The Presidential Daily Brief


  1. Story of the Week: Execution Presents Ethical Dilemmas

    The video of photojournalist James Foley’s beheading, published by the Islamic State this week, raised a string of tough ethical questions. Some have criticized the U.S. government’s refusal to pay militants a $132-million ransom for Foley’s freedom, while media outlets grappled with the implications of publishing the gruesome images. President Obama pledged to “see that justice is done” and launched fresh airstrikes against the extremists, despite warnings that another American would be killed if U.S. military operations continued in Iraq.

    CNN, The Guardian, CNBC, The Independent

  2. Coming Up: Appeals Court Hears Marriage Arguments

    The 7th Circuit Court of Appeals will hear gay marriage arguments from Wisconsin and Indiana on Tuesday. Both states lifted marriage bans in June, but appeals were lodged and nuptials halted once again, a process replicated in Florida earlier this week. SCOTUS has hedged its bets so far — on Wednesday it overruled a federal appeals court that refused to delay the impact of its ruling in Virginia — but the justices will be greeted by a sheaf of new petitions when they return from recess in September.

    Human Rights Campaign, USA Today

  3. Anti-Semitism Resurges in Europe

    Germany’s leaders have expressed shock over anti-Semitic responses to Israel’s military activity in Gaza. But based on the data, they shouldn’t be surprised, nor are they alone. Recent statistics show that 26 percent of the global population holds anti-Semitic views, and Jewish people have recently been attacked in France, Belgium, the U.K. and elsewhere. In Europe, some have blamed growing Muslim populations for the trend, but the numbers don’t support that theory, pointing instead to the corrosive impacts of xenophobia, which affect Jews and Muslims alike.

    BBC, Haaretz, NYT, VICE

  4. Ferguson Protests Draw Global Derision

    The United States’ sparring partners — including Cuba, Russia, China, Egypt, Palestine and Mexico — have jumped at the opportunity to denounce alleged human rights abuses in Ferguson, Mo. Several news outlets cattily suggested that the U.S. should get its own house in order before judging other states. While resentful rivals are simply scoring cheap points, the Ferguson unrest has damaged the country’s credibility. The proof? Amnesty International has deployed human rights observers within the U.S. for the first time ever.

    LA TimesNYT, ABC, The Atlantic


  1. Red Carpet Extras Struggle to Shine

    Forget gender norms, it shouldn’t damage men’s egos to stand by their talented women. So argues Christopher Noxon, who, as husband to Orange Is the New Black creator Jenji Kohan, has plenty of experience as a red-faced red-carpet plus one. As many industries struggle to navigate a more gender-balanced world, lessons can be learned from Hollywood awards ceremonies, where men have been trailing their female partners for decades and learning the hard way that no one deserves to be treated as an accessory.

    The Atlantic

  2. Portugal’s Jamie Oliver Cooks Up a Storm

    Henrique Sá Pessoa is the newest star in the constellation of international celebrity chefs. This refreshingly humble and health-conscious chef is making waves in Portugal with his popular TV shows, best-selling cookbooks and Lisbon restaurants — from a trendy industrial-chic joint selling salmon hamburgers by the river to a minimalistic high-end restaurant offering mouthwatering strawberry gazpacho and mussel risotto. At 37, Pessoa has lived in the U.S., the U.K. and Australia and is determined to show that there’s much more to Portuguese cuisine than cod and sardines.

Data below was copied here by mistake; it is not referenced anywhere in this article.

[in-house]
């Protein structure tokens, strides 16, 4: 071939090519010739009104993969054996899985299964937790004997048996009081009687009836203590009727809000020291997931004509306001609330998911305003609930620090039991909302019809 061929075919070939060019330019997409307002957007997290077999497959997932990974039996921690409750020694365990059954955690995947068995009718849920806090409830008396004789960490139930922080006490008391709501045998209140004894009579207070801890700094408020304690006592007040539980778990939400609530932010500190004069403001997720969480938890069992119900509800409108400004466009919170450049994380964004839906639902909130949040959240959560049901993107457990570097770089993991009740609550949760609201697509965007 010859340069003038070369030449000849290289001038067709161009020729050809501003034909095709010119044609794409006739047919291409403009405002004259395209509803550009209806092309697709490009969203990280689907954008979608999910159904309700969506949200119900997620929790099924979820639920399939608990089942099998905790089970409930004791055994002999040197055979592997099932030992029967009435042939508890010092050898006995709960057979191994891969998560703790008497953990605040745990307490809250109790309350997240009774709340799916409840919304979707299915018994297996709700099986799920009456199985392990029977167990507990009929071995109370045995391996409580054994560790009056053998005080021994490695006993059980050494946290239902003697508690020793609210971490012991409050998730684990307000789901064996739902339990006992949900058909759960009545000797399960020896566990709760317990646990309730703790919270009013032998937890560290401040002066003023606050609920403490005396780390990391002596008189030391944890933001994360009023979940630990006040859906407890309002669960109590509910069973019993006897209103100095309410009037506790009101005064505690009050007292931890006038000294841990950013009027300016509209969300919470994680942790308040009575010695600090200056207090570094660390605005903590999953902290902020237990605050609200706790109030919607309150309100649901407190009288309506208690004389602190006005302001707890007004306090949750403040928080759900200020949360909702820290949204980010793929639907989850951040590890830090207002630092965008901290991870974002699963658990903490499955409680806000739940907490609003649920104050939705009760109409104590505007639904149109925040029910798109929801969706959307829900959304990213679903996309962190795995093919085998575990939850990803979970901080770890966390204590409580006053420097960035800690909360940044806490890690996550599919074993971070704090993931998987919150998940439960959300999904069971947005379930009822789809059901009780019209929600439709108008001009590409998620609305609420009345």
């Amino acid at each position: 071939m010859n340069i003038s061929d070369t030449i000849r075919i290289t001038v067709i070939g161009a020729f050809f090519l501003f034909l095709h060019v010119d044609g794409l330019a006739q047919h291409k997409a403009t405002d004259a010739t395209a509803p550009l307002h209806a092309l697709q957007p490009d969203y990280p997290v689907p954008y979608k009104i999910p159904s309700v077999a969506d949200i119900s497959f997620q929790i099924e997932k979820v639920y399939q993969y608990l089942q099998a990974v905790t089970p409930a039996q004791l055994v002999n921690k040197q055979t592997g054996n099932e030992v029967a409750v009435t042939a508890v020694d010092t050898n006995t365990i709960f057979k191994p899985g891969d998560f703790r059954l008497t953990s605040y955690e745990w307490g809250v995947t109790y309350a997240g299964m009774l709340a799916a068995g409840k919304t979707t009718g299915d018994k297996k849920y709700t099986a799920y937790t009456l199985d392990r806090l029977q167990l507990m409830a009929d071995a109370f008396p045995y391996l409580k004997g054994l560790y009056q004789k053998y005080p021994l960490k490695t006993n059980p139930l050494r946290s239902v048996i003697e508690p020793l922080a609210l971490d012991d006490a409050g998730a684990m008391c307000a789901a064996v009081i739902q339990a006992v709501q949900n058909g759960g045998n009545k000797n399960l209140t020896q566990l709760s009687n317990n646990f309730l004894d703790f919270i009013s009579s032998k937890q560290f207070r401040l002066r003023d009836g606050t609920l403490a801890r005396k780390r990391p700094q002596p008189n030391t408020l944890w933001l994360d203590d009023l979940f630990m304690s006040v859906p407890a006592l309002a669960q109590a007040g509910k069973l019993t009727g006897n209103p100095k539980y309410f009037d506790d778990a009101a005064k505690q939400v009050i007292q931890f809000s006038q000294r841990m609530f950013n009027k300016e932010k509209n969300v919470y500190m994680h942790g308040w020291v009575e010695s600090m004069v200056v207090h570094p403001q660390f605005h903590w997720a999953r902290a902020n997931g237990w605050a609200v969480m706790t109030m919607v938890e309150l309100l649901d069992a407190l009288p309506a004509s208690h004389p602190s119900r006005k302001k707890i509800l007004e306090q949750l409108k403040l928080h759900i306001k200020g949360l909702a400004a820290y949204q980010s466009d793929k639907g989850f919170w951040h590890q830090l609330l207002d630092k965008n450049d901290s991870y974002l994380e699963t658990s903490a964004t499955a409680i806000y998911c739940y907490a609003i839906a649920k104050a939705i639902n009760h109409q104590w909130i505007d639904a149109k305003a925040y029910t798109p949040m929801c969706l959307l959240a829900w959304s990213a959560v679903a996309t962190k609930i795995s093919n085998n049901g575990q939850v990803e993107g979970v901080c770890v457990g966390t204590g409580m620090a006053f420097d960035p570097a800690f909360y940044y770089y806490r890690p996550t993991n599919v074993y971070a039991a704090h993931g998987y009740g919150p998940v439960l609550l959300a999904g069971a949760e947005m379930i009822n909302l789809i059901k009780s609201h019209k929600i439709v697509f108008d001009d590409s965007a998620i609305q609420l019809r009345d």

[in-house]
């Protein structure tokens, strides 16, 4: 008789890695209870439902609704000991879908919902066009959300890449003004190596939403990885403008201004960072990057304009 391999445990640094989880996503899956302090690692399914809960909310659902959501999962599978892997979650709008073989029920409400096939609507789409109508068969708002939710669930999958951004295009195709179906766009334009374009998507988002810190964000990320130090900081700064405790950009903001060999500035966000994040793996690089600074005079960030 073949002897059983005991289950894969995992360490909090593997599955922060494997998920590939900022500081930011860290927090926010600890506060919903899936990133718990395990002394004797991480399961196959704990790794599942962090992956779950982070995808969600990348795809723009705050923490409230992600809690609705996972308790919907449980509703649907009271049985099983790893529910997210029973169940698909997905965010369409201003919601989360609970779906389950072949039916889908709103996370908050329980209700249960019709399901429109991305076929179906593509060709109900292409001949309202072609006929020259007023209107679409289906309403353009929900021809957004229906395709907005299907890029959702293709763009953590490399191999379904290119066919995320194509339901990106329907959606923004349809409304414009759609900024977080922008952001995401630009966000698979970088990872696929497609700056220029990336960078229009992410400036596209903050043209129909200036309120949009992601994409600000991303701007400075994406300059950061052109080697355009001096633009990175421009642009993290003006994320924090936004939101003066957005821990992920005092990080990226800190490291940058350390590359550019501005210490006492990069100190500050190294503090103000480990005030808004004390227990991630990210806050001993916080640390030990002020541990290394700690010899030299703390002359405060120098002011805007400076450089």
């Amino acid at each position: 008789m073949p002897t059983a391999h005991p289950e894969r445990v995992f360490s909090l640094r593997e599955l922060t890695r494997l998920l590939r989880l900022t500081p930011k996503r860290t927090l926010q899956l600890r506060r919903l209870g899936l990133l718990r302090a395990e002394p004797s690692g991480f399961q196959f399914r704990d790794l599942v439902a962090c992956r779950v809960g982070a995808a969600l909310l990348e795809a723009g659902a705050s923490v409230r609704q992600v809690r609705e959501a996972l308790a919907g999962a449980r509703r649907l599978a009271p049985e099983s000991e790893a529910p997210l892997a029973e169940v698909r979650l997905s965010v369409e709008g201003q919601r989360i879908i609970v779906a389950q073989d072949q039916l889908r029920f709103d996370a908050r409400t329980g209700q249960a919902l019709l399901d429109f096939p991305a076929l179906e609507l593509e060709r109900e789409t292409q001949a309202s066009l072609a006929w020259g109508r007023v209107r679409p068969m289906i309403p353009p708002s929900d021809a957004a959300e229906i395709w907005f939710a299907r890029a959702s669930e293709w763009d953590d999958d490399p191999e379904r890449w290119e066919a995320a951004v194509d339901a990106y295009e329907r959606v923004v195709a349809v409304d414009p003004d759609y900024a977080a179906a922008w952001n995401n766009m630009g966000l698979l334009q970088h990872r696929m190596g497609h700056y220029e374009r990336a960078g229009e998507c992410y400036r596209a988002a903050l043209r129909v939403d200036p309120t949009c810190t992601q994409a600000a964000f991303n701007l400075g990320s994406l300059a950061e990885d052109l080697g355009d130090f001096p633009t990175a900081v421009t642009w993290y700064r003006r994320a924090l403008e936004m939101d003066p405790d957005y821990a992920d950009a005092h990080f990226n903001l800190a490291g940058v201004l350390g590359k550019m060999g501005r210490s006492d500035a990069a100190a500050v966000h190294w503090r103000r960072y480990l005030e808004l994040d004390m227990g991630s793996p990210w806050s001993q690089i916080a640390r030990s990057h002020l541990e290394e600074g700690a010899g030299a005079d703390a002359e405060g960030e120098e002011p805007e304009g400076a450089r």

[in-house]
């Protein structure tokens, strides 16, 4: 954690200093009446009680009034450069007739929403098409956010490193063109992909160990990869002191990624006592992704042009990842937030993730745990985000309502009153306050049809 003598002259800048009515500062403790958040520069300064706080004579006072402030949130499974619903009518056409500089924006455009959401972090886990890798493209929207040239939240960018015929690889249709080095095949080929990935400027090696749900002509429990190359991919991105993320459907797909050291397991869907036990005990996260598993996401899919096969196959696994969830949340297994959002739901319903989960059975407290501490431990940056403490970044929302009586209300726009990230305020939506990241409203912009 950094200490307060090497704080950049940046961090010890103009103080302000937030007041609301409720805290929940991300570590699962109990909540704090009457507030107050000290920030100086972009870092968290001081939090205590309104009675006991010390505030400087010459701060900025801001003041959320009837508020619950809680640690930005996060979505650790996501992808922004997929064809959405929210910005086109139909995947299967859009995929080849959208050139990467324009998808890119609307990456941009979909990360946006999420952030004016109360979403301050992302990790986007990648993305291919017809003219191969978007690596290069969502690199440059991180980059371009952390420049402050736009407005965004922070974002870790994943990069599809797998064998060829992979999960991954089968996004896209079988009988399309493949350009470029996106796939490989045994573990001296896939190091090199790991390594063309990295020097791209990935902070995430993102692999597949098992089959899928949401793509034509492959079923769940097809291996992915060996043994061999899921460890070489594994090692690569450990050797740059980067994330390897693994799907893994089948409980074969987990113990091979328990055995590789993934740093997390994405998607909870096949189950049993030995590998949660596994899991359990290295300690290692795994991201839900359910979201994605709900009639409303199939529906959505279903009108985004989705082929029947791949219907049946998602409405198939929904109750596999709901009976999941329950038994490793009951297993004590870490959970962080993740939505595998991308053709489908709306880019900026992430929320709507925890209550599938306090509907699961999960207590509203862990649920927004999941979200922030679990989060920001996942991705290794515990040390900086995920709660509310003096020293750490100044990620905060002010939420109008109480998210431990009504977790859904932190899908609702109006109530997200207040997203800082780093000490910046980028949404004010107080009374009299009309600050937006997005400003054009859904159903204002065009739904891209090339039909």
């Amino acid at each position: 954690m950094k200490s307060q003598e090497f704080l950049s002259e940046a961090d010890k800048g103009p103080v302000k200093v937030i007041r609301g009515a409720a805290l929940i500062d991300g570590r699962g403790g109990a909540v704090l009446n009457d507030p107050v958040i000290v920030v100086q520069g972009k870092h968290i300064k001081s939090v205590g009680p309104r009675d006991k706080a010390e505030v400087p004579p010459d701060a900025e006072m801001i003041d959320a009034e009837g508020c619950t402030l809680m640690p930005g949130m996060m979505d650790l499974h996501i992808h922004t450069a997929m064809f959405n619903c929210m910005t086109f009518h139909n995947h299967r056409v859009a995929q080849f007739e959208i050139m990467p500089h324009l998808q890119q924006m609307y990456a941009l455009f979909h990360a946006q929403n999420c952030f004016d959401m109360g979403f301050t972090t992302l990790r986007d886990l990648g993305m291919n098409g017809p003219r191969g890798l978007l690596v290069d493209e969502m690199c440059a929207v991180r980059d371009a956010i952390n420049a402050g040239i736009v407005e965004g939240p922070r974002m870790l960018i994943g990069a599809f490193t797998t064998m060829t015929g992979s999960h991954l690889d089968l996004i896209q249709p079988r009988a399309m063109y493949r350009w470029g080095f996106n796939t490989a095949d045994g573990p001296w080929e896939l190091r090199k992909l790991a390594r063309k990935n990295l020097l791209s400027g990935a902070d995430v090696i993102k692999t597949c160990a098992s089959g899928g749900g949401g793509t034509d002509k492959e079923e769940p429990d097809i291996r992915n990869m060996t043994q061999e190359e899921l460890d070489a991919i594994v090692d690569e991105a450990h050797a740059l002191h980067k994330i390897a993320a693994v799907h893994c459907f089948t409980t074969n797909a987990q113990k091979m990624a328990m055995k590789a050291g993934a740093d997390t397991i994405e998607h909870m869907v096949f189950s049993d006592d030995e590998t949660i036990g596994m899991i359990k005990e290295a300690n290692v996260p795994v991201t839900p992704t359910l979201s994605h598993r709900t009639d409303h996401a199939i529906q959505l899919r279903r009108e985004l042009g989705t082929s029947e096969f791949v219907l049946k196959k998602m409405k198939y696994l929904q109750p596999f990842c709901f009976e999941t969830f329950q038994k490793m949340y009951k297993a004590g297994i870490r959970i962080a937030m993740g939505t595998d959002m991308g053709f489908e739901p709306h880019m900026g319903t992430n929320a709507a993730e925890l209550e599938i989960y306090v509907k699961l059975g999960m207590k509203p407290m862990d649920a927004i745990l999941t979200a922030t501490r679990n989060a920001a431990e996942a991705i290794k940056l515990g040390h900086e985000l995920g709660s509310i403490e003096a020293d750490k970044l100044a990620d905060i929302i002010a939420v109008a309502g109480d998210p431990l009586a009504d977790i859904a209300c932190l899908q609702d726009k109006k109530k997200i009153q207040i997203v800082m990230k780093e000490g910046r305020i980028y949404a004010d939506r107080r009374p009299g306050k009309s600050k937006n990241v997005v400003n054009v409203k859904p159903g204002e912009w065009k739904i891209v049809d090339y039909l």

3. Global Unrest Is Hurting Hedge Funds

    Hedge fund executives in London have seen their earnings plummet by as much as 55 percent since 2012, according to new figures. This reflects a decline in industry returns, driven by crises in Ukraine and Iraq. As major funds exercise caution, scrambling to protect their portfolios against the faltering equities and slumping bond prices that typically accompany global unrest, employees are feeling the pressure. But don’t start sending care packages just yet — London’s top dogs still earn over $750,000 in bonuses alone.

    Quartz, WSJ (sub)

  4. ‘Shake It Off’ Released to Fanfare and Controversy

    Taylor Swift seems to have shaken her country roots right off in favor of mainstream stardom. Music critics are already calling her latest single one of the most infectious tunes of the year, but old fans who expected a bit more of the girl with a guitar and a bit less of Swedish mega-producer Max Martin may be disappointed. The song’s video has also sparked accusations of cultural appropriation and black exploitation. Taylor hasn’t simply gone pop — she’s gone positively Miley.

    Rolling Stone, USA Today, New Yorker, Daily Beast

  5. Tennis Legends Underwhelmed by Today’s Game

    Martina Navratilova and Chris Evert were the Venus and Serena of their day, top-notch female players who balanced a warm personal relationship with a fierce on-court rivalry. The two remained friends and even doubles partners as they traded Grand Slams, though Navratilova, the originator of today’s power-hitting game, eventually got the upper hand, with 43 titles to Evert’s 37. Looking ahead to next week’s U.S. Open, Evert seems underwhelmed by the women’s game, claiming that most players lack “that eye-of-the-tiger intensity.”